Russia failed to sell a huge batch of oil, a sign that soon-to-be imposed sanctions against its state oil giant are playing havoc with the energy industry that undergirds its bruised economy.
Moscow maintained a brisk pace of energy exports in the two months after the invasion, bringing in revenue that Kyiv says funds the Kremlin war machine. Many US allies left oil and gas shipments out of their harshest sanctions on Russia. Importers in India and elsewhere swooped in to buy cheap Russian barrels at a time of rocketing energy prices.
But exports hit a snag in recent days when
Oil Co. struggled to find buyers for enough oil to fill a fleet of tankers, traders familiar with the sale said. The producer, in which the government owns a large minority stake, had invited companies to bid for the oil last week, according to traders and a document seen by The Wall Street Journal.
A Rosneft spokesman had no immediate comment.
The problems with the sale give an early indication that European sanctions targeting Rosneft, and due to kick in on May 15, are starting to disrupt Russia’s ability to move crude from oil fields to overseas buyers.
The sanctions are less stringent than a full ban on Russian imports. Many expect Europe eventually to adopt a phased outright ban on bringing in Russian oil –an embargo promoted by newly re-elected French President Emmanuel Macron but resisted by Germany and Hungary, among other members.
But sanctions already in place, laid out by the EU in mid-March, and replicated by Switzerland, will ban companies from reselling Rosneft oil outside of Europe. This includes sales into the big Asian market, especially India, which has soaked up some of the Russian oil demand since Moscow invaded Ukraine.
Traders will still be able to bring Rosneft crude and refined products into the EU and Switzerland, which were exempted in order not to worsen a shortage of diesel and other fuels. But many companies in Europe are rapidly finding non-Russian sources of oil. The sanctions also target
the sprawling state pipeline system that carries oil to ports, creating an additional hurdle to handling Russian fuel.
If Rosneft keeps struggling to sell, it would represent a further shock for an economy already locked out of much of Western finance and commerce. The company says it is Russia’s biggest taxpayer, contributing a fifth of budget revenue. In total, Russia’s oil and gas sales made up 45% of the federal budget in 2021, according to the International Energy Agency.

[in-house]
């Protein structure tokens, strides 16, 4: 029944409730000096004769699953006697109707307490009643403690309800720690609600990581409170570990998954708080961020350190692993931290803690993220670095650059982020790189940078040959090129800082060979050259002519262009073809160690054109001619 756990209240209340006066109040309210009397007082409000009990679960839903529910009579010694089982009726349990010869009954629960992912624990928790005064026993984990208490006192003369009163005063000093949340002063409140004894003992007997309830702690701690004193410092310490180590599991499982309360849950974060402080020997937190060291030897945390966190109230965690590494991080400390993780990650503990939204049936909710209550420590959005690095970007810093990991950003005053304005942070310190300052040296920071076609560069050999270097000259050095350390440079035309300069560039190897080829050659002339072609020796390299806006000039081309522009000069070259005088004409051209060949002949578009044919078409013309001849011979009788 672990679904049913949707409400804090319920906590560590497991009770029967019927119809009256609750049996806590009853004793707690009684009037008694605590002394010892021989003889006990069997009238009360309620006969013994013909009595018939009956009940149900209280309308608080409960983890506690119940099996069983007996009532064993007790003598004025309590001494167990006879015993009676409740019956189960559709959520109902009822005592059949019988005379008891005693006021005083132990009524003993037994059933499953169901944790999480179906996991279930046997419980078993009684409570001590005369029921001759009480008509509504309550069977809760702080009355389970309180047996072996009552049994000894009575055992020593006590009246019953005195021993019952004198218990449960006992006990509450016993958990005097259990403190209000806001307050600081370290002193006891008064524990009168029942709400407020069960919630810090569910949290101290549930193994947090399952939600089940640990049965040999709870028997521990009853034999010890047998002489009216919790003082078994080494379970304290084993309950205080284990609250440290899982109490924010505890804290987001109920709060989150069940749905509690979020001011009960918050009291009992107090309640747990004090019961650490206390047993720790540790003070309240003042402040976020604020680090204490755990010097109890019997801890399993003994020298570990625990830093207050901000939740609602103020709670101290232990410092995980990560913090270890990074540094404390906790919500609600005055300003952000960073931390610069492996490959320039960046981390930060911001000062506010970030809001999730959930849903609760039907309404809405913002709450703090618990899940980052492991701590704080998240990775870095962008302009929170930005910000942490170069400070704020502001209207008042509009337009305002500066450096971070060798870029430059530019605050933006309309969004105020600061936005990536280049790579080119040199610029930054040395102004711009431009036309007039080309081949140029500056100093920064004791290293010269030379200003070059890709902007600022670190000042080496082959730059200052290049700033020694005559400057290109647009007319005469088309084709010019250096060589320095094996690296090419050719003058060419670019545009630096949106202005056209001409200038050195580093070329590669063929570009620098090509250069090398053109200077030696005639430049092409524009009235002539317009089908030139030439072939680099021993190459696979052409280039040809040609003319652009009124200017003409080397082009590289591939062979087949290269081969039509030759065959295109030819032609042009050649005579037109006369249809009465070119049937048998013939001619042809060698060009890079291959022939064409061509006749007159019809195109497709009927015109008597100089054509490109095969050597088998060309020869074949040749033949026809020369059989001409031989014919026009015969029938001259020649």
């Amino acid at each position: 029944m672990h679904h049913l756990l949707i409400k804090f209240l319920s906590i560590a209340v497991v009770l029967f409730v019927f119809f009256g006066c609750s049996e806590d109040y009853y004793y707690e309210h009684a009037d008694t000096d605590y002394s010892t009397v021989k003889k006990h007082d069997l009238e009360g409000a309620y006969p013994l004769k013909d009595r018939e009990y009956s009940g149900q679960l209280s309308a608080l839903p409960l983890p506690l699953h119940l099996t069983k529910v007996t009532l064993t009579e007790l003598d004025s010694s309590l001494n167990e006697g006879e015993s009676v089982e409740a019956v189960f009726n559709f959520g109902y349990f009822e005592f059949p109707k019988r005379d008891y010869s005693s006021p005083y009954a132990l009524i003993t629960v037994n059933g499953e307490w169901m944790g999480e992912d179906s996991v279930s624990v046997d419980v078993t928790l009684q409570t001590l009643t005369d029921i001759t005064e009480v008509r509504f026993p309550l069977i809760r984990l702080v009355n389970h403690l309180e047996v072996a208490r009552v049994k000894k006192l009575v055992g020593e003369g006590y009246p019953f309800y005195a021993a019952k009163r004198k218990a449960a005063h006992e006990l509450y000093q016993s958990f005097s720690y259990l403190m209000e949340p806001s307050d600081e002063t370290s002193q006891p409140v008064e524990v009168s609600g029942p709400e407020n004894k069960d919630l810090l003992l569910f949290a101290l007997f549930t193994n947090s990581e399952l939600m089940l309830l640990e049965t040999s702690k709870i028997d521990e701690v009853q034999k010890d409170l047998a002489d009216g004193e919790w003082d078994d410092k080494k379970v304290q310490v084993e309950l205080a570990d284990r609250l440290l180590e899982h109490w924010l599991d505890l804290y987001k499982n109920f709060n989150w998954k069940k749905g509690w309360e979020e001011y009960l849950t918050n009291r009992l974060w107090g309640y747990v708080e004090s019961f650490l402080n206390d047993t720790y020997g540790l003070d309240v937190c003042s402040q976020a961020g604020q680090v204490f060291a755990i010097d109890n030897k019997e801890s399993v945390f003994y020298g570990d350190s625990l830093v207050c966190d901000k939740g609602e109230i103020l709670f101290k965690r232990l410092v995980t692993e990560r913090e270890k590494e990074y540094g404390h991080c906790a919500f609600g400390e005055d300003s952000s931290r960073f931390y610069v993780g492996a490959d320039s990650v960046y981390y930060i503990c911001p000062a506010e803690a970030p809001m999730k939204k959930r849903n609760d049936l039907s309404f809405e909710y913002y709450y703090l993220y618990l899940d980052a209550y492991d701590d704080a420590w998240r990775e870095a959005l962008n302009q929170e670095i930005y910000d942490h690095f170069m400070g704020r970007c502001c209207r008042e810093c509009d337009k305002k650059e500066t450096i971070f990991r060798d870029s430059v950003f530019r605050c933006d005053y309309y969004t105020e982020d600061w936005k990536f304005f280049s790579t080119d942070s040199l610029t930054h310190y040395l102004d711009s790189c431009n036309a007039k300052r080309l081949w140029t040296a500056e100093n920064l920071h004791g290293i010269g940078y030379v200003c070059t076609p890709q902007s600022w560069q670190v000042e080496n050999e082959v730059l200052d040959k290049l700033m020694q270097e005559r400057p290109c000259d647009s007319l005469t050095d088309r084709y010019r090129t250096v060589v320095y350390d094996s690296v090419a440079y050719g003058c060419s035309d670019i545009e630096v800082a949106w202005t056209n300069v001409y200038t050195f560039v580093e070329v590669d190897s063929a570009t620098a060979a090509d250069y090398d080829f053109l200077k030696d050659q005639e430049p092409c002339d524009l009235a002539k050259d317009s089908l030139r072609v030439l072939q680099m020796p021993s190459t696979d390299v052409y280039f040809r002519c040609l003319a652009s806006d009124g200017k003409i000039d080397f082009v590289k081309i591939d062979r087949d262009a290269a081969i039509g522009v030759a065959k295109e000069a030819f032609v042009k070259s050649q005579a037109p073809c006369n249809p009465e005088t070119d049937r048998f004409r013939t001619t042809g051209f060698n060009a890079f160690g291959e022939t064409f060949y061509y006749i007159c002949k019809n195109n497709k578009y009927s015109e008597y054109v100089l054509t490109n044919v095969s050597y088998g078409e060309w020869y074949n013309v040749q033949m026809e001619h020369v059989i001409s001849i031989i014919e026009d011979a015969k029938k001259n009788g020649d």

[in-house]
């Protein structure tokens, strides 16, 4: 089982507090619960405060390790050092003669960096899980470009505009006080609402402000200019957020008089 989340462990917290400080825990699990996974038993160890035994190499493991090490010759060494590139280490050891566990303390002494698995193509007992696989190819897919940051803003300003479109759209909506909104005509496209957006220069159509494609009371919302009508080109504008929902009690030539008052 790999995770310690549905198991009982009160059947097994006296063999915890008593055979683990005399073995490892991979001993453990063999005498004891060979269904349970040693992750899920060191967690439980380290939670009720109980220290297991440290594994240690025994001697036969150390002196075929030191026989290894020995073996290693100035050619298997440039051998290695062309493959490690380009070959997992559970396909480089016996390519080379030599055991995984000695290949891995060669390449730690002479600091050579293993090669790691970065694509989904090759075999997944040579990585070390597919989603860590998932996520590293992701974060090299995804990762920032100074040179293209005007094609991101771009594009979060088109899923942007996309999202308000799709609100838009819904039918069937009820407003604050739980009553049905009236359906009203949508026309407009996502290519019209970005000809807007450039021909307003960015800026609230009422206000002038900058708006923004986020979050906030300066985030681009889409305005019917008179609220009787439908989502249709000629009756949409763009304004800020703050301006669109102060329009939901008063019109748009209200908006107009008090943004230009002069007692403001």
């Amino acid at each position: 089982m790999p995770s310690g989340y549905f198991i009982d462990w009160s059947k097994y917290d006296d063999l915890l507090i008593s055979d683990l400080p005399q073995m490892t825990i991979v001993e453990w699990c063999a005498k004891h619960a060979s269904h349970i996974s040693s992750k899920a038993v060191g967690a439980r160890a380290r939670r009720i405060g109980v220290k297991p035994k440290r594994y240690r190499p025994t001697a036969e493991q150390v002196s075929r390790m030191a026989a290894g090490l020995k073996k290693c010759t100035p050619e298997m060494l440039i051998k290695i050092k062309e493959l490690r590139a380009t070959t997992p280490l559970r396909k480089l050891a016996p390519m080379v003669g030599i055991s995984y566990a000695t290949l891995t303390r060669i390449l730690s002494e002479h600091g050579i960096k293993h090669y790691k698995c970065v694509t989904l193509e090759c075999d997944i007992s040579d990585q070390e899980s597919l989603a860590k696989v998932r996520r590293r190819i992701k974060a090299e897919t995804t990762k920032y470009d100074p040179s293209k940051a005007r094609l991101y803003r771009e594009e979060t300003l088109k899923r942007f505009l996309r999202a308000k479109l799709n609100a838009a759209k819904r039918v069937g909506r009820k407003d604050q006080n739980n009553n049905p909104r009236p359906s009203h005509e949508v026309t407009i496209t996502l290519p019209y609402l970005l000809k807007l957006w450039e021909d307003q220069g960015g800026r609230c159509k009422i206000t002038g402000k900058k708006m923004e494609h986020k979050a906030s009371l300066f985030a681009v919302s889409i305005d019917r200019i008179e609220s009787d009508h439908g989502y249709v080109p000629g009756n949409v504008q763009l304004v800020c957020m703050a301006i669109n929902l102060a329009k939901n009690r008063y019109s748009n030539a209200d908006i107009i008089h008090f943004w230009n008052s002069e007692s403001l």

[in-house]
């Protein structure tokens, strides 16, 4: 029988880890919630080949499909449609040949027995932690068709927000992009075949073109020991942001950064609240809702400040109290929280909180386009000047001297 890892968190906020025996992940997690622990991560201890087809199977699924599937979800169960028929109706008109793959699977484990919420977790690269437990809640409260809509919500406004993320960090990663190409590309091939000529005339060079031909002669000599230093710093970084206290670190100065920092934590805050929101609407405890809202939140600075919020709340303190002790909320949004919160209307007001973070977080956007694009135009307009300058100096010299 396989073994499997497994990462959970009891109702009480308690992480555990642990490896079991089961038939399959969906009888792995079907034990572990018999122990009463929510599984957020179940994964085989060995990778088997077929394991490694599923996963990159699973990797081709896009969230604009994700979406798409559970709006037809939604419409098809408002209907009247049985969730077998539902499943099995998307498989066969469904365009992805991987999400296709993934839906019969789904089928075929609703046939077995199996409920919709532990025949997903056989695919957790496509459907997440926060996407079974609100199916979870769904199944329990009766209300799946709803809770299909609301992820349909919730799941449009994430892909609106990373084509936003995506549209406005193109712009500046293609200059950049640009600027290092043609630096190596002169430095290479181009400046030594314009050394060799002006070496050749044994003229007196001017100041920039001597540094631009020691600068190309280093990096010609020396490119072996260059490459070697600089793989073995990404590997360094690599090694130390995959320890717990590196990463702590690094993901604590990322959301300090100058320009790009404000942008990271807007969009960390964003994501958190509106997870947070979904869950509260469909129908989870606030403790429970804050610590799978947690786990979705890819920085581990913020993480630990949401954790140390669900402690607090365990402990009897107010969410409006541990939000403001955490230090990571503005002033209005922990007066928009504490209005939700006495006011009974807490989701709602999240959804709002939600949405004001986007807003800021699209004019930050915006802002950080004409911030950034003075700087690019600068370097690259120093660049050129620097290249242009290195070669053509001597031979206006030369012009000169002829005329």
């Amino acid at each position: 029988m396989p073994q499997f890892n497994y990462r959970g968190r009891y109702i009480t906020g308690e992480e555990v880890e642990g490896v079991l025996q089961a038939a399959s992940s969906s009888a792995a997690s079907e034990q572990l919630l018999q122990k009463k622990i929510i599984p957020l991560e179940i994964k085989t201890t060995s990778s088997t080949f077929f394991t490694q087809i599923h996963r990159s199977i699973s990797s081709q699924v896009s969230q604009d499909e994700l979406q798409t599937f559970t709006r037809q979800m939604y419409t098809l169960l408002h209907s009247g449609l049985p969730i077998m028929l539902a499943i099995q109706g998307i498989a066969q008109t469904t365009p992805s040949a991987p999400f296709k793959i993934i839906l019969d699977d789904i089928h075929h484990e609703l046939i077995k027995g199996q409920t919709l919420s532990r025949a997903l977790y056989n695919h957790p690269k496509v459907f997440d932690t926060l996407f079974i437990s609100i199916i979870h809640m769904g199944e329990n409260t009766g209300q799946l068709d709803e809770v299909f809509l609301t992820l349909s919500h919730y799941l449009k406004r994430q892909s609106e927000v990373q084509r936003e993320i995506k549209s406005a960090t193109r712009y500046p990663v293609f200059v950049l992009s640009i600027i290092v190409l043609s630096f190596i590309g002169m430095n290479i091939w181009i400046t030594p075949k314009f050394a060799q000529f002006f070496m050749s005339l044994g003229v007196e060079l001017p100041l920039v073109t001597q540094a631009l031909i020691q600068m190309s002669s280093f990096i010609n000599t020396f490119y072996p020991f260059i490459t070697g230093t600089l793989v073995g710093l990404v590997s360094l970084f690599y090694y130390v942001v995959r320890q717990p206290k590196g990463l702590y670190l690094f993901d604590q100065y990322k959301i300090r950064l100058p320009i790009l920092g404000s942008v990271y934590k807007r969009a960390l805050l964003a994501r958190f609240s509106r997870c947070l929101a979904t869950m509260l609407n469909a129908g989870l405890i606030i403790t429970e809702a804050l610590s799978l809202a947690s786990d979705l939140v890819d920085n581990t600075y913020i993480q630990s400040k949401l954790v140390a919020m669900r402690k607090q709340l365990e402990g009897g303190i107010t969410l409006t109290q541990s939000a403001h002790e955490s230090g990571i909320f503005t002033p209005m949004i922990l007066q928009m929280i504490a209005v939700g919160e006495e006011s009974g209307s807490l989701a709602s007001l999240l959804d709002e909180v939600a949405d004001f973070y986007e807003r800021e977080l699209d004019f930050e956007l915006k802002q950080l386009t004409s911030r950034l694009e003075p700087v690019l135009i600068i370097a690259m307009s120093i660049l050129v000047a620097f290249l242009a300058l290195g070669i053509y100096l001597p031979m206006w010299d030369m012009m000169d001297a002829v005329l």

“If they can’t sell, they’ll have to start shutting down,” said Adi Imsirovic, senior research fellow at the Oxford Institute for Energy Studies and former head of oil trading at a subsidiary of Gazprom PJSC.
Rosneft, run by longtime Putin ally Igor Sechin, last week invited bids for about 5.1 million metric tons of Urals—or about 38 million barrels, enough to fill 19 large tankers—according to the traders and document. It asked for payment in rubles, an unusual twist, and said the oil would be loaded onto tankers at ports in the Baltic and Black Seas in May and June. Smaller volumes of other kinds of crude—including Siberian Light, Espo and Sokol—were also on offer.
Reuters earlier reported about Rosneft’s inability to sell the oil.
Rosneft focuses on drilling for oil and gas, and refining crude into usable fuels. It has long outsourced most of the actual selling of the stuff to a handful of traders including Trafigura Group Pte. Ltd., Vitol and
which in turn shipped the oil to buyers around the world.
The traders are however retreating from the Russian market before the EU sanctions kick in. Vitol, the world’s biggest independent oil trader and which has a three-decade presence in Moscow, expects to stop trading Russian oil by the end of the year, people familiar with the decision said.
Rosneft’s tender was an attempt to export crude that trading companies were no longer willing to handle, people familiar with the sale said.
Unlike the US, Russia doesn’t have much space to store oil, so dwindling demand quickly backs up through the supply chain and prompts producers to throttle back output. Once wells are turned off, they can be hard to turn back on to their previous capacity.
Production has already failed since the Feb. 24 invasion, although the scale of the losses is hard to gauge because Moscow is limiting the release of data on a swath of sectors. Rosneft and smaller private producers will encounter longer-term problems stemming from sanctions on sales of Western parts and technology to Russia, analysts said.
In a sign that refiners outside Russia are hunting for alternative suppliers, the country’s flagship Urals grade of crude is trading at roughly $35 a barrel below the price of international benchmark Brent, said Tamas Varga, an analyst at brokerage PVM Oil Associates. Before the war, the two kinds of crude traded within a few dollars of each other.
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